Which Buccaneers rookie will end up being the best value from the 2014 draft class?
With the Bucs having spent all of their six draft picks to improve their league-worst offense from last season, this year’s crop of rookies should have a sizable impact. At least two of the newest Buccaneers should start from Day 1 and be counted on in big ways.
Let’s take a look at a few of the most compelling rookie storylines for the Bucs during OTA season.
The Bucs receiving corps will look much different in 2014, and this year’s draft class will have plenty to do with that. Tampa spent its first two picks on playmakers with impressive size and athleticism, hoping to give quarterback Josh McCown enough weapons to be successful.
Mike Evans has already shown off his hands and leaping ability at rookie minicamp, proving that he can play even bigger than his 6’5” frame suggests:
Lined up across from Vincent Jackson, who is also 6’5”, Evans will give the Bucs a pair of targets that closely resemble what McCown had to work with in Chicago last year in Brandon Marshall and Alshon Jeffery. Evans not only is a huge upgrade as a No. 2 receiver over what the Bucs currently had on the roster, but also will likely have a bigger impact than Mike Williams would have, had he not been traded.
Another 6’5” target, Austin Seferian-Jenkins will give the Bucs a presence at tight end that just wasn’t previously present on the roster. Brandon Myers was signed in free agency, and Tim Wright was a pleasant surprise as a rookie last season, but neither will create the mismatches for opposing defenses that Seferian-Jenkins will.
These concepts make sense on paper, but OTAs will be an opportunity to see how they translate to the practice field. The Bucs’ strength is still expected to be on defense, which should make a good first test for the team’s revamped passing attack.
The Sims Effect
Plenty of Bucs fans were left scratching their heads when the team spent its third-round pick on a running back. Tampa Bay already had a fairly deep lineup in the backfield, while other needs seemed more pressing.
But now that Charles Sims is a Buccaneer, fans may quickly see why the team was willing to take him rather than filling a bigger need. Though Sims is indeed an impressive runner with excellent vision and quickness, it’s his receiving ability that has the Bucs coaching staff the most excited:
Bucs hint at Charles Sims as a passing back http://t.co/0n932LOEAX— Rotoworld Football (@Rotoworld_FB) May 19, 2014
Doug Martin is still entrenched as the starter, and both Mike James and Bobby Rainey had impressive stretches in relief of Martin while he was injured last season. However, James is recovering from a season-ending broken ankle, and Rainey was a waiver-wire pickup whose ceiling might be limited.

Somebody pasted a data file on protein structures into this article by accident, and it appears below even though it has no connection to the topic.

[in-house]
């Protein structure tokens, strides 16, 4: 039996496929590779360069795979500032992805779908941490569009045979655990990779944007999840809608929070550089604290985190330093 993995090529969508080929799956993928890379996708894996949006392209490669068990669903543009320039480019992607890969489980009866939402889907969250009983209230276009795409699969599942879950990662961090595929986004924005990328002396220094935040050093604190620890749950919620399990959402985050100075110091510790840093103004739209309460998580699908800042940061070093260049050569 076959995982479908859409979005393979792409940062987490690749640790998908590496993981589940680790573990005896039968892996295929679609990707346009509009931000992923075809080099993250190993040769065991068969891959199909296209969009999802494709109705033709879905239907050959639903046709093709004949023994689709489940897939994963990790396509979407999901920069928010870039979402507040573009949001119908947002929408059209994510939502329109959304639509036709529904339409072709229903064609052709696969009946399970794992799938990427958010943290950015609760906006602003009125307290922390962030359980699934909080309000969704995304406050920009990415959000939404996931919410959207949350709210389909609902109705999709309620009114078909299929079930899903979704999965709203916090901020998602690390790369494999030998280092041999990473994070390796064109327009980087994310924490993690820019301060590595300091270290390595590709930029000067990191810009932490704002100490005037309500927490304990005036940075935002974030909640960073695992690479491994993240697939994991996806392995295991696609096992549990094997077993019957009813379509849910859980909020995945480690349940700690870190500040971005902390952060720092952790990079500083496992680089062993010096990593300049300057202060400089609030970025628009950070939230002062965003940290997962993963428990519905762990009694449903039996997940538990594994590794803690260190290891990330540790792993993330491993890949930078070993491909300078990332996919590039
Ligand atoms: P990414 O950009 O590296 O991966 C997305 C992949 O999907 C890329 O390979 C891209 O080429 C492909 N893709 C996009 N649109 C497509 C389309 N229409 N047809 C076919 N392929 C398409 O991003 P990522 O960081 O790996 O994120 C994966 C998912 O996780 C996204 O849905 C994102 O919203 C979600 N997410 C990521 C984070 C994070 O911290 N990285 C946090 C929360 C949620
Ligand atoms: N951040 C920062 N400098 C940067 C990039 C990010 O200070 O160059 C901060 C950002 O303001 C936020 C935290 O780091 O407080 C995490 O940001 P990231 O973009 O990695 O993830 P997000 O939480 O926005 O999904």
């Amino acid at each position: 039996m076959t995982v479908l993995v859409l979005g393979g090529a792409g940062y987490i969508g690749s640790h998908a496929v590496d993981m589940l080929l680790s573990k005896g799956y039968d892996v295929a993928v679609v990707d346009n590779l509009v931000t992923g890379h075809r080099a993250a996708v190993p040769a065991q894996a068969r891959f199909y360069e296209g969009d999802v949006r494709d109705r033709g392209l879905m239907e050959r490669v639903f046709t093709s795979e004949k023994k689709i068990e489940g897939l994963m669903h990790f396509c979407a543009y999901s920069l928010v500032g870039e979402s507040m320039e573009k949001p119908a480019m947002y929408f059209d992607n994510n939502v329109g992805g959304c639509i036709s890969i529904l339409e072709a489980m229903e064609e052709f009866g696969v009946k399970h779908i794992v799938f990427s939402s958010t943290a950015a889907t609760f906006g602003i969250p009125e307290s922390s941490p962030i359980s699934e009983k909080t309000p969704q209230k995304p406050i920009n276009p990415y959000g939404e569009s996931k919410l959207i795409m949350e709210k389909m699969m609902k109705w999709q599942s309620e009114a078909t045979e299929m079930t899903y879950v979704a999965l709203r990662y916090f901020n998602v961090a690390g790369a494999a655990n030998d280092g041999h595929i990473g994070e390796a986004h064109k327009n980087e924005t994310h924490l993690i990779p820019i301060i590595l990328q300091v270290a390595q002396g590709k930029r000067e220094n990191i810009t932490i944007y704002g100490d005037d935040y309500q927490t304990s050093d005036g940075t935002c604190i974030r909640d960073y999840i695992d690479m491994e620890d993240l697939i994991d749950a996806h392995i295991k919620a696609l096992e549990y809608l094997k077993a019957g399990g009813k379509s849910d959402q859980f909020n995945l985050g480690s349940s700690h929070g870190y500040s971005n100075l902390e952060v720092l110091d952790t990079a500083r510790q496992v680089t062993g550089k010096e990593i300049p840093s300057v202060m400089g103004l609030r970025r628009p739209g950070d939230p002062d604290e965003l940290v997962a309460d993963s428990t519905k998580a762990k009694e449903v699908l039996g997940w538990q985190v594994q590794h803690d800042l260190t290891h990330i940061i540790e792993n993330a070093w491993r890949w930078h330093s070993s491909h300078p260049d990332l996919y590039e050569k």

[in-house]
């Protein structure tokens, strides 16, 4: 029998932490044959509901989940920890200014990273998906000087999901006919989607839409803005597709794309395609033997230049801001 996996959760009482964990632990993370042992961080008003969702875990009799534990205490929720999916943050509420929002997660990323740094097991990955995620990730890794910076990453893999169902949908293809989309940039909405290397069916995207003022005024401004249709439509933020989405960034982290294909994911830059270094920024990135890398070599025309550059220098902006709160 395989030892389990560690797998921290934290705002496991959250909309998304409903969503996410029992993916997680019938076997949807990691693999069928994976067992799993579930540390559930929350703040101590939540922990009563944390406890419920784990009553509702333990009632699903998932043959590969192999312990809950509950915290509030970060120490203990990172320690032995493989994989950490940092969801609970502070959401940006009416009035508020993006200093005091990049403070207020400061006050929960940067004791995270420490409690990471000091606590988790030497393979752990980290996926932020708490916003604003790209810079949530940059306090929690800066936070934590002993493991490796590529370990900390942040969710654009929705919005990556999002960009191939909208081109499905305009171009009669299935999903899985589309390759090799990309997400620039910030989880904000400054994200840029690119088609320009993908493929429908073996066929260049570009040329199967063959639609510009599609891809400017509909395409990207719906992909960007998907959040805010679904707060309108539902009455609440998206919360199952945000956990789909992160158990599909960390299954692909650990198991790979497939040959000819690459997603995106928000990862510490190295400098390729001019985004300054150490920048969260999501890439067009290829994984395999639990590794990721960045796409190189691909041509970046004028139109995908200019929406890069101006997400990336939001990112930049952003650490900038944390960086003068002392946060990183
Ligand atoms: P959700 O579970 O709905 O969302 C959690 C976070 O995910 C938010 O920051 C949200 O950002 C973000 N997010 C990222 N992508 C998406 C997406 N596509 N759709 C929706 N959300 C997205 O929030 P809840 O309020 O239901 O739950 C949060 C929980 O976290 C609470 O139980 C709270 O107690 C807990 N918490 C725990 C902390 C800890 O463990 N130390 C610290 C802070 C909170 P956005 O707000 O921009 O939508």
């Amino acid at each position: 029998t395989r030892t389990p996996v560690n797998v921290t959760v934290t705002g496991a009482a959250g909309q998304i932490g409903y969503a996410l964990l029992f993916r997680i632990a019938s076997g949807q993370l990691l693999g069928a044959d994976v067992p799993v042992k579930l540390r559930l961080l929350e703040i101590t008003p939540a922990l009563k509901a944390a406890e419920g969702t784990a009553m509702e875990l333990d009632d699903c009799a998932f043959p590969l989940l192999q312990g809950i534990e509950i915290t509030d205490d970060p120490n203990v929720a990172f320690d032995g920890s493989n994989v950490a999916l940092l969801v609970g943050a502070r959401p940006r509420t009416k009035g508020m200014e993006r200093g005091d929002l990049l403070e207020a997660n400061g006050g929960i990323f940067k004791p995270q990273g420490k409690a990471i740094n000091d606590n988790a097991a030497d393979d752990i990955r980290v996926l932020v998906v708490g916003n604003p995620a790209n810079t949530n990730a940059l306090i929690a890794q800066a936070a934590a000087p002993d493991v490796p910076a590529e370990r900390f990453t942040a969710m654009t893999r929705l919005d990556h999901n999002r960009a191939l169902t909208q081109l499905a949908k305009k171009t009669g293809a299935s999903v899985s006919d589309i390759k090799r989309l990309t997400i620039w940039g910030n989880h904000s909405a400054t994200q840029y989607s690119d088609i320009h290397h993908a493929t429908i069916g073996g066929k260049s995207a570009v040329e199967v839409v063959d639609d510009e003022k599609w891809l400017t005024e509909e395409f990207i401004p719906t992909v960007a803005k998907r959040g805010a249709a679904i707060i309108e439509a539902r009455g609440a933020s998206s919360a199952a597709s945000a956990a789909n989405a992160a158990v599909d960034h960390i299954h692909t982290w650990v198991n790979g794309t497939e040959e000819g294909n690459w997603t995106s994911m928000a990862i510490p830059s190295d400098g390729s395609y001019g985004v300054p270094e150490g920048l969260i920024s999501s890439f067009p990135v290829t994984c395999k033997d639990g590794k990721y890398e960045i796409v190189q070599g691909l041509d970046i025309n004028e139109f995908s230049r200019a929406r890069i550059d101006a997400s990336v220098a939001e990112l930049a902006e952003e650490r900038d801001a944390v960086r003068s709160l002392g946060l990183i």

Sims reminds head coach Lovie Smith of Matt Forte, so don’t be shocked to see the rookie get first crack as Martin’s change-of-pace substitute. He’s also likely to get plenty of action as a receiver, both out of the backfield and from the slot.
One of the biggest needs the Bucs had on paper heading into the 2014 NFL draft was at guard, as well as overall depth along the entire offensive line.
This being the case, it was quite a surprise to most observers that the Bucs waited until the fifth round to address the position, though the team did spend back-to-back picks on linemen. Tennessee State guard Kadeem Edwards was drafted with the fifth-rounder the Bucs already owned, and just six picks later, the team traded up for Purdue tackle Kevin Pamphile.
With Carl Nicks still targeting a return closer to training camp, the Bucs will be fairly thin at guard during OTAs. Jamon Meredith and Oniel Cousins will likely man the starting spots for the time being, but the confident Edwards is gunning for a starting role.
Similarly, the Bucs don’t have much depth at the tackle spot, either. Behind starters Demar Dotson and Anthony Collins, the swing tackle spot could be up for grabs. Pamphile took snaps as the second-team left tackle during the team’s first set of OTAs, and even a rookie free agent such as local product Matt Patchan could see plenty of action as well.
Bucs' second-string line had rookie Kevin Pamphile at left tackle, then l-r Jace Daniels, Jason Foster, Patrick Omameh, Emmett Cleary ...— Greg Auman (@gregauman) May 20, 2014
Sixth Round to Slot Starter?
It’s rare that a sixth-round pick is able to make much of an immediate impact in the NFL, but wide receiver Robert Herron might just be the exception to the rule for the Bucs in 2014.
Mike Evans will obviously start opposite Vincent Jackson at receiver, but the starting slot receiver role looks to be up for grabs. Veteran free agents Louis Murphy and Lavelle Hawkins will vie for the spot, but Herron could end up being the best fit for the position.
What the Wyoming product lacks in size he makes up for in speed, quickness and the ability to create separation. Herron impressed scouts at the Senior Bowl, and it was a surprise to many that he was still available in the sixth round.
He’ll likely be able to make an early impact in the return game as well, but don’t be surprised to see Herron emerge as the leading candidate to be the Bucs’ top slot target.
The Bottom Line
With a team that has been overhauled as much as the Bucs have this offseason, OTAs will be vital for building chemistry among both new faces and familiar ones. Though free agency has brought in plenty of fresh talent, there’s no doubt that this year’s draft class will have an opportunity to make an immediate impact in Tampa Bay.